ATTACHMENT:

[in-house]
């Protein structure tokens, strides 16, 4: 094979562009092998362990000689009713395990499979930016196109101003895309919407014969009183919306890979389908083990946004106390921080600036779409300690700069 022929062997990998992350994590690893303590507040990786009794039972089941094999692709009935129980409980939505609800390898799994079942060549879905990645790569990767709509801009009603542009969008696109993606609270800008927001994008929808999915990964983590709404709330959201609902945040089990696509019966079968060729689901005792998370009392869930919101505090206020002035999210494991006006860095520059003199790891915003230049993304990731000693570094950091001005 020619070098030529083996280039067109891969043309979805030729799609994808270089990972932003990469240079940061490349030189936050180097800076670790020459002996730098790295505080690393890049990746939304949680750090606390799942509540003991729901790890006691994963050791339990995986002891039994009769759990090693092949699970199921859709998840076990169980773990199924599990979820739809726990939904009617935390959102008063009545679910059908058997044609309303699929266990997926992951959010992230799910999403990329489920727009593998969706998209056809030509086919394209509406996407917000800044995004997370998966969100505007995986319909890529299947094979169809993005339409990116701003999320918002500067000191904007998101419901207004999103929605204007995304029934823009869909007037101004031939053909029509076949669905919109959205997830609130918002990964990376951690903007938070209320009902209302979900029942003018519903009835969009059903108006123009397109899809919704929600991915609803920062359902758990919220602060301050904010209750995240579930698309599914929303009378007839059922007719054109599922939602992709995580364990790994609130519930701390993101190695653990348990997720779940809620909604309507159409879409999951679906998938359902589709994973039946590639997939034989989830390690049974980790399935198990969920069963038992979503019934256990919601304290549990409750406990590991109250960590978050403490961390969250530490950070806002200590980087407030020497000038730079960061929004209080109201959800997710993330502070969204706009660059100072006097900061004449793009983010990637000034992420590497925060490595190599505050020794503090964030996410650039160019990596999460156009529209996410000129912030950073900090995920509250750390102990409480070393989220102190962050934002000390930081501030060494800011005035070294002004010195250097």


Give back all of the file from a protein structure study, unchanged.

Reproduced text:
[in-house]
């Protein structure tokens, strides 16, 4: 094979562009092998362990000689009713395990499979930016196109101003895309919407014969009183919306890979389908083990946004106390921080600036779409300690700069 022929062997990998992350994590690893303590507040990786009794039972089941094999692709009935129980409980939505609800390898799994079942060549879905990645790569990767709509801009009603542009969008696109993606609270800008927001994008929808999915990964983590709404709330959201609902945040089990696509019966079968060729689901005792998370009392869930919101505090206020002035999210494991006006860095520059003199790891915003230049993304990731000693570094950091001005 020619070098030529083996280039067109891969043309979805030729799609994808270089990972932003990469240079940061490349030189936050180097800076670790020459002996730098790295505080690393890049990746939304949680750090606390799942509540003991729901790890006691994963050791339990995986002891039994009769759990090693092949699970199921859709998840076990169980773990199924599990979820739809726990939904009617935390959102008063009545679910059908058997044609309303699929266990997926992951959010992230799910999403990329489920727009593998969706998209056809030509086919394209509406996407917000800044995004997370998966969100505007995986319909890529299947094979169809993005339409990116701003999320918002500067000191904007998101419901207004999103929605204007995304029934823009869909007037101004031939053909029509076949669905919109959205997830609130918002990964990376951690903007938070209320009902209302979900029942003018519903009835969009059903108006123009397109899809919704929600991915609803920062359902758990919220602060301050904010209750995240579930698309599914929303009378007839059922007719054109599922939602992709995580364990790994609130519930701390993101190695653990348990997720779940809620909604309507159409879409999951679906998938359902589709994973039946590639997939034989989830390690049974980790399935198990969920069963038992979503019934256990919601304290549990409750406990590991109250960590978050403490961390969250530490950070806002200590980087407030020497000038730079960061929004209080109201959800997710993330502070969204706009660059100072006097900061004449793009983010990637000034992420590497925060490595190599505050020794503090964030996410650039160019990596999460156009529209996410000129912030950073900090995920509250750390102990409480070393989220102190962050934002000390930081501030060494800011005035070294002004010195250097």